The first 4 days I was on vacation in Accidentally Oriental,
I slept from about 8:30 pm to 10:30 am.
Sleeping fourteen hours a night is a lot of sleep for an adult.
I slept as though I was ill or devastated by a tragedy.
Possibly I was going through a growth spurt
or fighting off a jealous witch's curse.
The path to exhaustion has often felt magical to me
but it's also felt normal.
Yes...it's time for me to accept that exhaustion feels normal for me.
I've been to this place called exhaustion so often that I don't need a map or directions or a reason to get there anymore.
I'm a homing pigeon and exhaustion is my home base.
I can auto-pilot there without any sensory tools or aids.
In fact...I am and have been dangerous to myself for years.
Taking myself right back to 'Normal'.
However, I have changed fundamentally....in a seemingly small way.
I listen to my BODY now.
I hear her speak to me
I can now recognize when I get to exhaustion
and in spite of my many years of residency....
my old 'normal' no longer feels like a good place to be
because you know...BODY is not having it (see Personal Trinity post for a refresher).
|Arrangement done by my friend Sheryl at Peak Church. She radiates love in flowers..|
So what do you do when you realize your go-to normal, is mostly self-destructive?
As far as I can tell, you have to do something different.
You have to change.
Take a different route, that leads to a different destination.
A while back, I made my first steps towards reaching a different destination.
I framed up some daily habits that I believe are necessary in order for me to be healthy.
These habits are meant to be non-negotiable because they are the keys to everything else.
A foundation of sorts.
Sounds like a good step right?
So how come I was exhausted again?
Well...what happened was.....
I didn't really DO these habits.
When I say that I framed them up...what I really mean is that I held them,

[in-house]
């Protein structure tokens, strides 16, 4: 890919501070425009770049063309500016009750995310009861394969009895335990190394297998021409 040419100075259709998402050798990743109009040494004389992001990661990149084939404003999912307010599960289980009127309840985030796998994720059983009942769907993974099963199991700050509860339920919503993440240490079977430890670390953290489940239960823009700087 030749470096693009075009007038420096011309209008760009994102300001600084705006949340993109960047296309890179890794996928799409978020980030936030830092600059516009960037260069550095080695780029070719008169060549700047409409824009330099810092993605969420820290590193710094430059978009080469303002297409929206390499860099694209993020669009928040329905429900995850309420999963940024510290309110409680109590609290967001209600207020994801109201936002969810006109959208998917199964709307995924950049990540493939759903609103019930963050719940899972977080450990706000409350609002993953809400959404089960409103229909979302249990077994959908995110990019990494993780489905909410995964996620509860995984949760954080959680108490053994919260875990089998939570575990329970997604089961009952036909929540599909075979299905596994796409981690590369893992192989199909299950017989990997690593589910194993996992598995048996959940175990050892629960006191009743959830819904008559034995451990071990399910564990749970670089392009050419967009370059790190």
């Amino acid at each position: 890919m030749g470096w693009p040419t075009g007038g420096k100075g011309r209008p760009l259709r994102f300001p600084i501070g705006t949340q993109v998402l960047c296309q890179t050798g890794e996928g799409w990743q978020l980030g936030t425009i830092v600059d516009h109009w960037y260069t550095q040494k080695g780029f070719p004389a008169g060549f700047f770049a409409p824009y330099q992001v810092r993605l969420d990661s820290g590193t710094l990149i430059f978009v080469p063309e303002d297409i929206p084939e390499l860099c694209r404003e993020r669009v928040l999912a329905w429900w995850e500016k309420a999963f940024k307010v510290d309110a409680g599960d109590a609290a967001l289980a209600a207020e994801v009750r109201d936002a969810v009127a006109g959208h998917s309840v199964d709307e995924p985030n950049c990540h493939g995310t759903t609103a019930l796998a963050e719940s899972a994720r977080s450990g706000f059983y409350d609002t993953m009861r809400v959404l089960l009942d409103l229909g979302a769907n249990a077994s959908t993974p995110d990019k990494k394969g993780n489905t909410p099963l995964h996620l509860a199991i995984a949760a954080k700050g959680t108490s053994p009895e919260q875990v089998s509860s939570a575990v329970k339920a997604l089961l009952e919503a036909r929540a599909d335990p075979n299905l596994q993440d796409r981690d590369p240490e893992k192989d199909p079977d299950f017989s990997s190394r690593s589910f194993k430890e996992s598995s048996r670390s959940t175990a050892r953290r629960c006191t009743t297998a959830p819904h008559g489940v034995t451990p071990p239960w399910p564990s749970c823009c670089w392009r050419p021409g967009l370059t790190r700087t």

half-formed in a list within my mind.
I dreamed them.
I thought about them and I wished them into being.
Like really wished.
In the moments in between....like right before I go to sleep at night...
I ruminated on these items.
I told myself I was going to do them but......
I didn't change anything in my daily life to accommodate these habits.
Are you surprised that this didn't work?
That all that wishing and intention
didn't actually cause me to behave differently on a daily basis?
There are many reasons that change is hard.
One of those reasons is that we don't actually do the work it takes to change.
We only do the first step-the dreaming of the change.
And we stop right there for a good long while.
|Scott Stabile has a new book #biglove I think you have to communicate with YOURSELF honestly first-.and that is pretty damn hard.|
I wouldn't call this first attempt at a daily habit list unsuccessful.
My mind, body and spirit have operated separately for a long time.
Big changes in my life often begin as a series of little changes or adjustments- that gradually turn the trajectory of my life.
I can't handle a complete 180 turn...at least not with grace.
Sometimes a complete 180 turn is necessary......but.....
it always feels terrible, traumatic and grief-laden.
I like to avoid trauma, withdrawal and regret.
I'm lazy like that.
What I ultimately did by creating this first attempt was
to highlight these vague ideas floating in an abyss for myself.
I focused on them for a while-
filling them with intention and preparing myself for work.
My dream (to be healthy) is something I want in reality-not just in dreams.
I tried these habits on for size before I committed to them.
That is an important step as well.
Well done I say.
Well...post exhaustion...I committed myself.
I realized that I needed to move from dreaming
For these habits to become fact,
I would have to shift outside of 'Normal' into a kind of 'Wilderness'.
I decided to think about my life, dissect my schedule in a way that removed ambiguity or my own spin.
Like a project-I took my life down to it's bones.
with the goal of understanding what 'Normal' really was like.
The real 'Normal'.
Not the fantastical life that might be on display in social media.
I asked myself a lot of questions to obtain supporting facts and data
from my actual real life.
What does my schedule look like over an average week?
What time do I get up?
What time do I go to bed?